Page 1

BIOMICROSCOPY OF THE EYE The Use of the Biomicroscope in Veterinary Ophthalmology for the Examination of the Anterior Segment James V. Schoster, DVM DACVO 1999


BIOMICROSCOPY OF THE EYE History • Gullstrand in 1911 used a combination of a focused beam of light combined with a diaphragm and examination of the resulting beam of light with a loupe or condensing lens. • Henker subsequently combined the Gullstrand slit beam with a corneal microscope which became the forerunner of the modern biomicroscope.

Images taken from Berliner’s Text “Biomicroscopy of the Eye” 1943 Volume I


BIOMICROSCOPY OF THE EYE The Biomicroscope • Illuminating System – Source of Illumination • Lamp (Halogen bulb today)

– Condensing Lens • 2 plano-convex lens totaling to 22 diopters (with convex surfaces toward each other)

– Diaphragm • Aperture that results in a rectangular beam

– Koeppe’s Tube • Blackened tube between the diaphragm and illuminating lens


BIOMICROSCOPY OF THE EYE The Biomicroscope – Illuminating Lens

• Optical Characteristics of the Luminous Beam

• Keep lens surfaces clean to avoid aberrations and false images


BIOMICROSCOPY OF THE EYE The Biomicroscope Adjustments • Stereoscopic Microscope – Adjustments • Ocular Diopters • Pupillary Distance • Magnification – 5x - 20x

– Take Glasses Off – Use Focusing Rod • 5 CM distance


BIOMICROSCOPY OF THE EYE The Biomicroscope Adjustments •

Light Intensity Adjustment – Turn Intensity ALL the way down to lowest when instrument is turned ON. – Turn Intensity ALL the way UP for use – Turn Intensity ALL the way DOWN before turning instrument OFF

ON and OFF Switch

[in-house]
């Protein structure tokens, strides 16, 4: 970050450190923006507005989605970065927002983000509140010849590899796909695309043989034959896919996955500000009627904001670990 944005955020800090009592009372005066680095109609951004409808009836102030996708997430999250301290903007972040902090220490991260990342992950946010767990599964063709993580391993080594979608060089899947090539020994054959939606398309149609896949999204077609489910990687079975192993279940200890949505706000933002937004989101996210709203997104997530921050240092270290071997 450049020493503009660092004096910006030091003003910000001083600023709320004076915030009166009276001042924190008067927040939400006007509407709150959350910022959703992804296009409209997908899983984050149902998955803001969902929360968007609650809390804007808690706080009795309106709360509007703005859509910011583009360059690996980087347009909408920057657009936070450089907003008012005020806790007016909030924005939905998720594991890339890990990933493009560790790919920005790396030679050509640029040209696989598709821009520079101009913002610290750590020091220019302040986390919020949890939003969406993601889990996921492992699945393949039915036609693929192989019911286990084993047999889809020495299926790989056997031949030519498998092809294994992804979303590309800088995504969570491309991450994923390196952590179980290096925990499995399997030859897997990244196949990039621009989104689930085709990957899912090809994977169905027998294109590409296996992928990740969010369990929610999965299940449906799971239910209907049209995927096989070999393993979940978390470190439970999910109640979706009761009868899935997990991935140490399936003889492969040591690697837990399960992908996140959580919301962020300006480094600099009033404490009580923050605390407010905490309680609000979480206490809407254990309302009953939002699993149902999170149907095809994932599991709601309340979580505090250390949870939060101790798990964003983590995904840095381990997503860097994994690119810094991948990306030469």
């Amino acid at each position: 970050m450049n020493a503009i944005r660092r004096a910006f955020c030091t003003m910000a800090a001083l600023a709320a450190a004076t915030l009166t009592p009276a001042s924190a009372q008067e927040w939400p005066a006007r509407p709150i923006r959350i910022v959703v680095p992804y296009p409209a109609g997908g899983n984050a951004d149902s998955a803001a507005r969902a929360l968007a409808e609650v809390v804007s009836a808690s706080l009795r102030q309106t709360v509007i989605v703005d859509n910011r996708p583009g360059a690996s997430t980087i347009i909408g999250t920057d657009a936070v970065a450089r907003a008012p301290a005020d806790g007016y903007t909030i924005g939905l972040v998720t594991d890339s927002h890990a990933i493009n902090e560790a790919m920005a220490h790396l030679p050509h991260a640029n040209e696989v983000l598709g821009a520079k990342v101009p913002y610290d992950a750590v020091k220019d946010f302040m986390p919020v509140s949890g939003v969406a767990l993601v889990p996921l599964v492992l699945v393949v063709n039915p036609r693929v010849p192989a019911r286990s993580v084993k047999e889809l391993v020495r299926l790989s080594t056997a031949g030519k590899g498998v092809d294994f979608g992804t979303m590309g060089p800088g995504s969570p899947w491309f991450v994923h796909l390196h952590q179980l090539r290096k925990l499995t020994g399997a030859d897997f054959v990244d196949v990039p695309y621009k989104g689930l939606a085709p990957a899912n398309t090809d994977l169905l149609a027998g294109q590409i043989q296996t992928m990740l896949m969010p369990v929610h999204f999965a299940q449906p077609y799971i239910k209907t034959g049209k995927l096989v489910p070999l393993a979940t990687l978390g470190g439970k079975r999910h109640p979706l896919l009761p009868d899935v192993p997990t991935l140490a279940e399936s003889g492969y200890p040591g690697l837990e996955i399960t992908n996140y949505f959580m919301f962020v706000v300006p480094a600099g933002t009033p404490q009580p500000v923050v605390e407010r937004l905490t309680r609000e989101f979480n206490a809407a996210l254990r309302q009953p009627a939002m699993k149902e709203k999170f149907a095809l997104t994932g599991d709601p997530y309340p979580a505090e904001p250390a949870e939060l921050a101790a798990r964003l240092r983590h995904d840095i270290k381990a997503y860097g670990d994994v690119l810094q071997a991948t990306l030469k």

BIOMICROSCOPY OF THE EYE Anterior Segment Examination

METHODS • Diffuse Illumination • Sclerotic Scatter • Direct Focal Illumination • Retroillumination • Specular Reflection • Indirect Illumination – proximal or lateral illumination

• Oscillatory Illumination

Drawing taken from Berliner’s Text “Biomicroscopy of the Eye” 1943 Volume I


BIOMICROSCOPY OF THE EYE TERMS Relucency

The internal dispersion of light caused by the hetergeneity of the semi-transparent tissues.

Zones of Discontinuity

Reflection of light when a beam of light is incident on an optical surface whose refractive index differs from that through which the light has passed. Such a surface is known optically as a zone of discontinuity. These zones act as mirror surfaces. Examples: Anterior and posterior surfaces of the cornea and lens. In addition zones can be identified within these structures as well.

Zones of Specular Reflection

Regular and irregular zones of specular reflection can be observed at each zone of discontinuity. Regular reflection at the mirrored zone = Specular Reflection can only be seen when the observing eye is placed in the path of the regularily reflected beam. (angle of reflection equalling angle of incidence.


BIOMICROSCOPY OF THE EYE METHODS • Adjust tube to be 25 º to 45 º temporal to eye being examined (angle between the illuminating beam and the axis of the microscope). The narrower the angle the deeper into the globe the beam penetrates. Ideal angle is 40 º. • Hold slit lamp close to body and keep elbow of the hand holding the instrument flexed and firmly resting against your chest.


BIOMICROSCOPY OF THE EYE METHODS Diffuse Illumination For studying the topography of pathological changes. Wide Beam - Defocused or Ground Glass filter *New Slit-lamps; just use wide beam and low magnification.


Images taken from Berliner’s Text “Biomicroscopy of the Eye” 1943 Volume I

BIOMICROSCOPY OF THE EYE METHODS Sclerotic Scatter • Focused beam at the corneoscleral limbus. • The marked dispersion and scattering of light which occurs in the perilimbal sclera, produces a crescentic halo of light around the cornea, particularly marked on the opposite side. After internal reflection, the light passes through the cornea. • Good for identifying faint pathological changes. Hold light source 90 º to the limbus